Obama slighted for his race instead of politics, Pitts says

Jody Serrano

Pulitzer prize-winning columnist Leonard Pitts Jr. said many members of Congress oppose President Barack Obama not because of his controversial policies, but because of his race.

Pitts spoke to a crowd of more than 200 students, faculty and community members as part of the Mary Alice Davis Distinguished Lectureship, a series that brings distinguished journalists to campus to discuss the role of journalism in society. Pitts works as a columnist for the Miami Herald and said President Obama is currently receiving an education on what it means to be the first black president, and what it means to be black in a country with a troubled racial history.

Pitts said many thought the election of Barack Obama in 2008 marked the beginning of a “post-racial” America, the notion that America has moved beyond race, but that notion is not entirely accurate. Pitts said Obama’s political opponents use race as a motive, though not explicitly stated, in their opposition against him.

“[Obama] has failed to understand how the opposition is always his political opponents,” Pitts said. “When you’re black, you need to factor that into whatever you’re doing.”

Pitts said that Obama was like Jackie Robinson, “trapped when he promised not to do anything when people [threw things at him] on the field.”

He said Obama is the first black president and he has to be above the norm, as any other black person who is the first black anything — having been raised by a white mother in Hawaii, he didn’t know racism like other black people and doesn’t know how to respond to the slander and opposition he now faces.

Pitts also said the media was insensitive to race because it didn’t know how to address it. He referred to the 2007 Tucker Carlson incident in which the Fox News correspondent asked a panel of white men if Barack Obama was black enough.

Pitts won the 2004 Pulitzer Prize for commentary after 13 years of writing for The Herald. One of his most famous articles is his Sept. 11 column in which he called the “unknown author of this suffering” a beast and a monster. Pitts received more than 26,000 e-mail responses to his column within two weeks after publication.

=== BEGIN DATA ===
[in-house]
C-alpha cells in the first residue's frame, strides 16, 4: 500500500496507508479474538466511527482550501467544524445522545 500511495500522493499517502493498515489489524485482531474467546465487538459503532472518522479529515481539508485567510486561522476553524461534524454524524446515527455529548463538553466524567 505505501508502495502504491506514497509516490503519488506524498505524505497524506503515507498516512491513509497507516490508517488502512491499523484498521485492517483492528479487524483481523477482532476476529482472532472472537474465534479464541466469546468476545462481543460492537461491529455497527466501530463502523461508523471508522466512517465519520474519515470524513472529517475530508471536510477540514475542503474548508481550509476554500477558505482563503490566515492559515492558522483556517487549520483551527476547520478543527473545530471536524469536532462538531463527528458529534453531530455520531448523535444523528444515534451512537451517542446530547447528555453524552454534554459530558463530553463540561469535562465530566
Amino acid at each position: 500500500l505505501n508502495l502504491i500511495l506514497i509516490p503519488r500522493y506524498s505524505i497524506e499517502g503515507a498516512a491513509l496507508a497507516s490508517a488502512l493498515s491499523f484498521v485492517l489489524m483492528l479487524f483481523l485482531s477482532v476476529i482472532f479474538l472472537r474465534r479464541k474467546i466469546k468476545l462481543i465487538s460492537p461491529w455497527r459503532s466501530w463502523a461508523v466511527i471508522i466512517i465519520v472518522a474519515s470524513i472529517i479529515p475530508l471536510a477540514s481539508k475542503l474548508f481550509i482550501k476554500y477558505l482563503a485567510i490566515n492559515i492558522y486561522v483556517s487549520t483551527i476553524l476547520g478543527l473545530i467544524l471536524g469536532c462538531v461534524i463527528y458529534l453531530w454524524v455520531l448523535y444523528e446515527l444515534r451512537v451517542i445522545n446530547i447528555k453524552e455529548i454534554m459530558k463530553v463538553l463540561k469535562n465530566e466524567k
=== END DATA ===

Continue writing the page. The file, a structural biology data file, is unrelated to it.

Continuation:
Glenn Frankel, Director for the School of Journalism, said he thought Pitts embodied the essence of journalism because he didn’t demonstrate any conventional wisdom and looked at everything with a fresh view. Frankel said journalists should always begin with the facts and try to report truth as they see it.

“The media is an American institution and we all have a racial history that you have to be aware of and educate yourself about,” Frankel said. “What journalists are supposed to do is educate themselves and educate the rest of us. You’re never done. You keep asking questions of yourself and the people you cover.”

Biology freshman Zachary Rodriguez said he agreed with what Pitts said about the president and the media. Rodriguez said he thinks President Obama will win re-election and that he hopes the country will progress in regards to racial history.

“I do wish that I could do more to help the media show that they are showing one part of the story and ignoring the [racial] inaccuracies of another,” Rodriguez said. “I want to be part of something that will help people look at the whole picture.”

Pitts ended his lecture urging people to have conversations about the race relations of the past and their role in society today. He also said that by 2040, the U.S. will not have a white majority.

“The future is coming and Barack Obama is only the [beginning].”